Ok, deciding where to spend our annual leave and our cash is still a nice problem to have and to complain would be to take a very first world, privileged, problem and petulantly believe that this in some way is something to stress about. But it does make us think about a couple of things. Why is it so difficult for the gourmand traveller to decide on a destination? And, why are we more than happy to spend all our money on food and travel, instead of investing in things like, say, a pension or a property – those things that society tell you are really quite important.
Well the first question is easy enough to answer; there are just too many great food destinations around the world and to leave any of them out is difficult. If we go to New York we get to revisit Eleven Madison Park, maybe take in a lunch in at Eric Ripert’s Le Bernardin, David Chang’s places have been on our must-do list for a while, we could check out the developing scene happening in Brooklyn, not forgetting to grab a great burger. But if we go to NYC, we might have to leave out London, a city with a list of restaurants we need to visit that just continues to grow. A trip to an Italian coastal town, eating some spaghetti vongole while watching the boats come and go is definitely in order – the amazing memories of last year’s trip to the island of Ischia are calling us back. Singapore’s hawker centres, with its mix of Asian cuisines, are always a personal favourite and hard to resist. It has been four years since we fell in love with the chaos and noise of Hanoi’s old quarter and the taste of an authentic pho. What about a fish amok in the tragic, yet inspiring city of Phnom Penh? A real curry in a beach shack in Thailand, a country we have travelled to many times, is always tempting.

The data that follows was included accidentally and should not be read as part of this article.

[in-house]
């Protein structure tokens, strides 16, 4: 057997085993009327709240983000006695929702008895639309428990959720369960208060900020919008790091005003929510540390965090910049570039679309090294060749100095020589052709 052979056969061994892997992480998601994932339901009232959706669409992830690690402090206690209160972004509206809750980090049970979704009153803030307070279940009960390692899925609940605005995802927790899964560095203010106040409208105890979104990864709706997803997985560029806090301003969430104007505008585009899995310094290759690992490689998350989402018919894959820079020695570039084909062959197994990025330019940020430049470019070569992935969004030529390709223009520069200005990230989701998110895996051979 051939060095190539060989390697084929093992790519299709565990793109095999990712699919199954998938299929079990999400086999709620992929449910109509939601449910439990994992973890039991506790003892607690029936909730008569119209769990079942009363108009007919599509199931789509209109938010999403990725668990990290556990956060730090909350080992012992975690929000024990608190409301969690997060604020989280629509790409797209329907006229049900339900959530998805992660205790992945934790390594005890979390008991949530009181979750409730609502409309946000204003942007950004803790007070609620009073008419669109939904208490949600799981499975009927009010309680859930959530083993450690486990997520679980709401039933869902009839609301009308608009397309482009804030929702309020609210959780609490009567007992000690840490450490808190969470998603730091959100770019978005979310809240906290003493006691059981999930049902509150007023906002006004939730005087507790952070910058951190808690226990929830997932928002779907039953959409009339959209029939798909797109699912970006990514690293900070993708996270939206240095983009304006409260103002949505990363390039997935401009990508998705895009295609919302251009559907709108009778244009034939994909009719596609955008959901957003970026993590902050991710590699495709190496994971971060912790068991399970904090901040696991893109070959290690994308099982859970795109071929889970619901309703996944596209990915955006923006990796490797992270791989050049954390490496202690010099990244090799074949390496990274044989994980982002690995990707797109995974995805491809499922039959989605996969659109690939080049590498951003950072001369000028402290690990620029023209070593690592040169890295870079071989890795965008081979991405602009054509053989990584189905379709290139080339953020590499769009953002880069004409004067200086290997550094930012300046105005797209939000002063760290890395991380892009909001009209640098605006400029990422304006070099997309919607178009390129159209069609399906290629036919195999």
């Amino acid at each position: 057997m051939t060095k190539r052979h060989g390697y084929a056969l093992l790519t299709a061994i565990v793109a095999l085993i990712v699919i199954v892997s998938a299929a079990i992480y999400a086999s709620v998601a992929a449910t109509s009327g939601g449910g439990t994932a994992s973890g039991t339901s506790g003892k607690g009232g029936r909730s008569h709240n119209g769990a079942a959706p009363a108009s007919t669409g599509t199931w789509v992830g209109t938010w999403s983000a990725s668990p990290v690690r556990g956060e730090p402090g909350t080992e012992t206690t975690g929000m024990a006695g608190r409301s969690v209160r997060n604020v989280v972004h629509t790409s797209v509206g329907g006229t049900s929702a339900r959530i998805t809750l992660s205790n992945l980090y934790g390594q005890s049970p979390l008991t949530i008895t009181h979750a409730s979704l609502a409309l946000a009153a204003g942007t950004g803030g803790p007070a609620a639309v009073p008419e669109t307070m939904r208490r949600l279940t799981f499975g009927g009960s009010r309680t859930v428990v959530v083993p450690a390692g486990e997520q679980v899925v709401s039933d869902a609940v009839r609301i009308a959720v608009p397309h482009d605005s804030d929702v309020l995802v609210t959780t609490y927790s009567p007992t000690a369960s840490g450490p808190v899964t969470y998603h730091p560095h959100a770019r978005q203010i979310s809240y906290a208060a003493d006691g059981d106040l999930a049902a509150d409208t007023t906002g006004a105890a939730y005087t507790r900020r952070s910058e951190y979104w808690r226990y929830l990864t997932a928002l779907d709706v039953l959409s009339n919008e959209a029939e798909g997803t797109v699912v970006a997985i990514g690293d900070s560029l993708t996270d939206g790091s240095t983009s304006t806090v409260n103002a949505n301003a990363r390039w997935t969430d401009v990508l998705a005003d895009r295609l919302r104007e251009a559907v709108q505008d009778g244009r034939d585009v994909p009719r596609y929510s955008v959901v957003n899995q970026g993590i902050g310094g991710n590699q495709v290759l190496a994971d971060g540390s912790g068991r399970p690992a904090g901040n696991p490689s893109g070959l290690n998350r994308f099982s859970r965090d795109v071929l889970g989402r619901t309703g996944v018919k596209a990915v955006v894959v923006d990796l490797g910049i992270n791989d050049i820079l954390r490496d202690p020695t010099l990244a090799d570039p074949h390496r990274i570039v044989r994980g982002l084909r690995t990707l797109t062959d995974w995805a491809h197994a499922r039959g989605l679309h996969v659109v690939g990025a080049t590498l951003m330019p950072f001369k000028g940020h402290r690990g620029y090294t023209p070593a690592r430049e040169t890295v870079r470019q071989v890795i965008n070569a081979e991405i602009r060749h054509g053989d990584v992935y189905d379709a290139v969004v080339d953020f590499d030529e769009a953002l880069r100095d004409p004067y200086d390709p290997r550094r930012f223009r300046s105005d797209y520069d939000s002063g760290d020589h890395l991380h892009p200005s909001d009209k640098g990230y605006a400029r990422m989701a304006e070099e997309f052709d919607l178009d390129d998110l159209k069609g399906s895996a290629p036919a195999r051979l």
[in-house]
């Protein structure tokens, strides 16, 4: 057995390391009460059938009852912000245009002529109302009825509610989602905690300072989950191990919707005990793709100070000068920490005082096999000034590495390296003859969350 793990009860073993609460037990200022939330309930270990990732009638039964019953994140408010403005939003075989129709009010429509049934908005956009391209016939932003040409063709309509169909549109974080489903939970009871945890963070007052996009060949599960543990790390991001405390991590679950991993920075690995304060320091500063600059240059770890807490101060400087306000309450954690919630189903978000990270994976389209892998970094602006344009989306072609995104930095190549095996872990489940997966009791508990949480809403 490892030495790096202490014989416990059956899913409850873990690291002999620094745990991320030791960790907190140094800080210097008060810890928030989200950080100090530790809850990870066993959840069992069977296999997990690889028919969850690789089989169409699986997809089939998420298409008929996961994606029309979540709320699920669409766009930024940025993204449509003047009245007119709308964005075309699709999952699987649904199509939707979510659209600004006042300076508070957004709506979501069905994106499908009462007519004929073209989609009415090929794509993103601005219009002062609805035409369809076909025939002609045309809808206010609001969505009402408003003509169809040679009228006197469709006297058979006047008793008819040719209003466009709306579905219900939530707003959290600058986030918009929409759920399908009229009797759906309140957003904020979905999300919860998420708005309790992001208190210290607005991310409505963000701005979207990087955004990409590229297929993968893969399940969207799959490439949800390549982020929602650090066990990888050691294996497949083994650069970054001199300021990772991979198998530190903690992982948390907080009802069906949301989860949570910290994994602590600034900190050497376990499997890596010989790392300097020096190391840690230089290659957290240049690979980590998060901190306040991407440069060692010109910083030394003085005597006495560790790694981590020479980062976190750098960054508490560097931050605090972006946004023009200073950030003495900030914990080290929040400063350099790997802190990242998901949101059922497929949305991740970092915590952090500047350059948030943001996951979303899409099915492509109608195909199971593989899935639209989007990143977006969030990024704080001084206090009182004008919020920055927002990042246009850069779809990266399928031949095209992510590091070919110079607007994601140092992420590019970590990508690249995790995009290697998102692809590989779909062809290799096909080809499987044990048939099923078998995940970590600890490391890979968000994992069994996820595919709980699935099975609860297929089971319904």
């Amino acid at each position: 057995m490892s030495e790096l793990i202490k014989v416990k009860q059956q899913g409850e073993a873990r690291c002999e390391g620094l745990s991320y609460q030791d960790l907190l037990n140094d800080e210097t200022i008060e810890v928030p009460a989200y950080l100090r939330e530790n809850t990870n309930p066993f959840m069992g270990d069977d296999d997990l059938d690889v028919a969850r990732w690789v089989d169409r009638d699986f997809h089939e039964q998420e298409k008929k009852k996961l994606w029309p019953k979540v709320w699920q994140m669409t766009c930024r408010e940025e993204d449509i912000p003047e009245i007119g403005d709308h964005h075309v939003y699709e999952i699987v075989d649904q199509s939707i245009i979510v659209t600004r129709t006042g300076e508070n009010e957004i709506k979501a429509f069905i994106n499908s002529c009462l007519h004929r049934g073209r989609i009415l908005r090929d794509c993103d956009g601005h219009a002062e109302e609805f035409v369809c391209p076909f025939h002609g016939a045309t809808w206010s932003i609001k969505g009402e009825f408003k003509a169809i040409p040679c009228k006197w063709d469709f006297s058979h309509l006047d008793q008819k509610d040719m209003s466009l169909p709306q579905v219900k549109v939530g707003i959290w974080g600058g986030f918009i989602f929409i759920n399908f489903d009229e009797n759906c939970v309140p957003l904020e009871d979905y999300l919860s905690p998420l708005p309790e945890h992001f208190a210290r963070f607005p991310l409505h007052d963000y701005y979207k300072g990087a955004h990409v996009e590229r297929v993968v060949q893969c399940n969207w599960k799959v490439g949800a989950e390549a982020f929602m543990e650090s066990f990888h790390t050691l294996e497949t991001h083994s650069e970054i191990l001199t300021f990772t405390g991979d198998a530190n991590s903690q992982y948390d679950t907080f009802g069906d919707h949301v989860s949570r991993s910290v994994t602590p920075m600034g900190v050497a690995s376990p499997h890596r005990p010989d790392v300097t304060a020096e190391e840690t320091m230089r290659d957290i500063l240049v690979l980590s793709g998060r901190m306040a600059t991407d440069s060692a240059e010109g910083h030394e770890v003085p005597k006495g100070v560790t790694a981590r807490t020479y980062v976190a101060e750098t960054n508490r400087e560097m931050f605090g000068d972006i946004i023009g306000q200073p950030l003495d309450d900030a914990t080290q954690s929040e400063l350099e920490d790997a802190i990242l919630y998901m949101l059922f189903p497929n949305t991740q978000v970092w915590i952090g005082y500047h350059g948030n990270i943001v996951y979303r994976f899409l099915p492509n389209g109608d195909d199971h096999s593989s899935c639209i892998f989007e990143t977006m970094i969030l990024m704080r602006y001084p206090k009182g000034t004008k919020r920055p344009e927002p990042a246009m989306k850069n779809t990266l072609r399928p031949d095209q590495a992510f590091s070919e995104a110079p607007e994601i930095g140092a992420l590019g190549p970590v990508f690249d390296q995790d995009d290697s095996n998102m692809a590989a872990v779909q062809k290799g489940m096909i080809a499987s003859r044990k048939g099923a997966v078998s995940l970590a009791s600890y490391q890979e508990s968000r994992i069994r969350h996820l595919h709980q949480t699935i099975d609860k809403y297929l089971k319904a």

And these are just places we have been before! Sadly we have never been to Japan, but we must go soon – it bothers us that we haven’t been there yet. And then there is Peru. A bit difficult and expensive to get to, Lima, now one of the world’s gastronomic hotspots, but no doubt it would be worth it. Eastern Europe has an interesting and burgeoning culinary landscape that we are yet to explore, so another one for our unrealistic and ever growing bucket list.
We are really quite fickle too. We decide on the destination, pick the hotel, the restaurants, only to change our mind completely within hours. This year we had decided to spend a week in Sestri Levante on the Italian west coast. We were excited about it, looking forward to it, but then we watched a show about San Sebastian, a city we are absolutely besotted with, and it was the lure of a simple anchovy and olive pintxo and the meltingly beautiful cocochas (hake throat), these simple but amazing bites of food, that made us ditch our Italian plans and settle for a week in the Basque country. We still haven't booked this yet so this plan might change any minute.